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Hillary Clinton said Sunday that the September 11, 2001, terrorist attacks serve as a grim reminder that the United States must “deal with extremism of any kind.”
During an appearance on CNN’s “State of the Union,” the former secretary of state told anchor Dana Bash that there are still lessons to be learned from 9/11.
“I think, we’ve also been reminded of how important it is to try to tackle any kind of extremism, especially when it uses violence to achieve political and ideological goals,” Clinton said. “So I’m the one who thinks that there are still lessons to be learned from what happened to us on 9/11 that we should be very aware of during this time in the history of our country and the world.”
Clinton recalled what it was like to be a senator from New York at the time of the attacks and how Republicans and Democrats were able to rally behind President George W. Bush in a way the country had not seen.
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Bash asked Clinton, “All of America’s elected officials really put the party aside and came together after those attacks. Would that be possible today?”
Clinton responded, “Well, I hope it will, and I give President Biden a lot of credit for continuing to try to reach the people while raising the alarm about the threats to our democracy.”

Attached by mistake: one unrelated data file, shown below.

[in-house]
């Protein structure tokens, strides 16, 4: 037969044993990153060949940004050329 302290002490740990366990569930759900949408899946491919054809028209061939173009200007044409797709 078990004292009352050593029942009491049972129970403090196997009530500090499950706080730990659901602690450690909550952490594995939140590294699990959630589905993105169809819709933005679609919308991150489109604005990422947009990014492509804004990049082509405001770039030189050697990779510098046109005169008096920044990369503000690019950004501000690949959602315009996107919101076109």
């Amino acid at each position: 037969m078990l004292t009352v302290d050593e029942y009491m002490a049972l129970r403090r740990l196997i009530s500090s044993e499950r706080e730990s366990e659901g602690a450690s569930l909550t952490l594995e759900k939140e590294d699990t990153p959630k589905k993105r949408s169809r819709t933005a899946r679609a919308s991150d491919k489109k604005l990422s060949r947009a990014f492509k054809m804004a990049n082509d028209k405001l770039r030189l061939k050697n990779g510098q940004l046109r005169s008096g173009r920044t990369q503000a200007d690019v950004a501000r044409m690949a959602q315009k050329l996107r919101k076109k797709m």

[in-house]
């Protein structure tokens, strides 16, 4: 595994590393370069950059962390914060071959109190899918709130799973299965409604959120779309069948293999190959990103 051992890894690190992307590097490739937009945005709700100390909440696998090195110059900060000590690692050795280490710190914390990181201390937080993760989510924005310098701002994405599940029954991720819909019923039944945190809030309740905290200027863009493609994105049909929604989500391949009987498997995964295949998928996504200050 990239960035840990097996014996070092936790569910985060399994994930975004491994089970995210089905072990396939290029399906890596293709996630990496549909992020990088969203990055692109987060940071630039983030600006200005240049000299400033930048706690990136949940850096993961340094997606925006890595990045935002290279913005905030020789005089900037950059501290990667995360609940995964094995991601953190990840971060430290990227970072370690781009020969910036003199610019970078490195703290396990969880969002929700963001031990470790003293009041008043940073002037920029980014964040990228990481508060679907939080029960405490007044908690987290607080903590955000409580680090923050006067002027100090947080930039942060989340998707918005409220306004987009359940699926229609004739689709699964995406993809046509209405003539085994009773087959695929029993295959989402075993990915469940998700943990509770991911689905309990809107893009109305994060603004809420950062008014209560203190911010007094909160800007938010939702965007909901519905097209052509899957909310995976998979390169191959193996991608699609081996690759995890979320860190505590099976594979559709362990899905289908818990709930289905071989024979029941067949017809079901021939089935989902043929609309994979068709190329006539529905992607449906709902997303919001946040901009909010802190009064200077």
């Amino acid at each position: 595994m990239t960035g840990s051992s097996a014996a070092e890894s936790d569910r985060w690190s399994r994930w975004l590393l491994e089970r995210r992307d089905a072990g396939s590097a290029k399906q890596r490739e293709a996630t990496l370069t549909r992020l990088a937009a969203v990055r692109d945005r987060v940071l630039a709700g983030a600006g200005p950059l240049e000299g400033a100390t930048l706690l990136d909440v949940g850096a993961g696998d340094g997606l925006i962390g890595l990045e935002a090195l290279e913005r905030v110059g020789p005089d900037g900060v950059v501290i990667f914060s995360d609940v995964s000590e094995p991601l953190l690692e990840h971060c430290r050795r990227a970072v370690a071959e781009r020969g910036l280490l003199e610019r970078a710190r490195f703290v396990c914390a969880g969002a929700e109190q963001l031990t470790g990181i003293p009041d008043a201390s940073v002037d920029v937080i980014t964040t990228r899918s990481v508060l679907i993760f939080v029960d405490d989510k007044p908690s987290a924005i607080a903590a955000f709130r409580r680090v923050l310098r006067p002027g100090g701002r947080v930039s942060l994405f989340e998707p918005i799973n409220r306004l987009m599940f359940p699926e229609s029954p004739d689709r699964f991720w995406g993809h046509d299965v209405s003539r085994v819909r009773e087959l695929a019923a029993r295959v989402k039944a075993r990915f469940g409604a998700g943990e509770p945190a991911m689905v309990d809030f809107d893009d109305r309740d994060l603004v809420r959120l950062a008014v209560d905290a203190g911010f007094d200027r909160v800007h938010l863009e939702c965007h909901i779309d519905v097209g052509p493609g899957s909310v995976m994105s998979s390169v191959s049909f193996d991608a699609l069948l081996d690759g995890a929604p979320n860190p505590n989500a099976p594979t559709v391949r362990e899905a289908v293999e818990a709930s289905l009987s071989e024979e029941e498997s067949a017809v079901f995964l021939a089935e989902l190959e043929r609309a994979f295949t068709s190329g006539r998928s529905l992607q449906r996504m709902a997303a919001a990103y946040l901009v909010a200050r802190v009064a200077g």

“I remember well, two days after that interview, being in the Oval Office with then-President Bush, who asked me what we needed, and I told him we needed $20 billion to rebuild New York. And he said, ‘You got it.’ And he kept his word, and there were all kinds of political talks about him, but he never wavered,” he continued. “And I now want people to come together behind President Biden, who’s doing an amazing job trying to rebuild our manufacturing sector, trying to tackle climate change, trying to expand health care.” Doing, all the other things, including trying to do something about guns. Violence that most Americans accept.”
“So we are in an awkward position, Dana, because there is a small, but very vocal, very powerful, very determined minority that wants to impose its views on all of us,” she said. “And it’s time for everyone, regardless of party, to say, ‘No, this is not who we are as America.
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Clinton’s comments on the 21st anniversary of 9/11 come amid a new messaging strategy from President Biden and the White House, with former President Donald Trump calling so-called “MAGA Republicans” or conservative members of Congress a threat to the country. has been aligned. ,
“They refuse to accept the will of the people,” Biden said Thursday night at a Democratic National Committee meeting in Maryland. “They are a threat to our democracy.”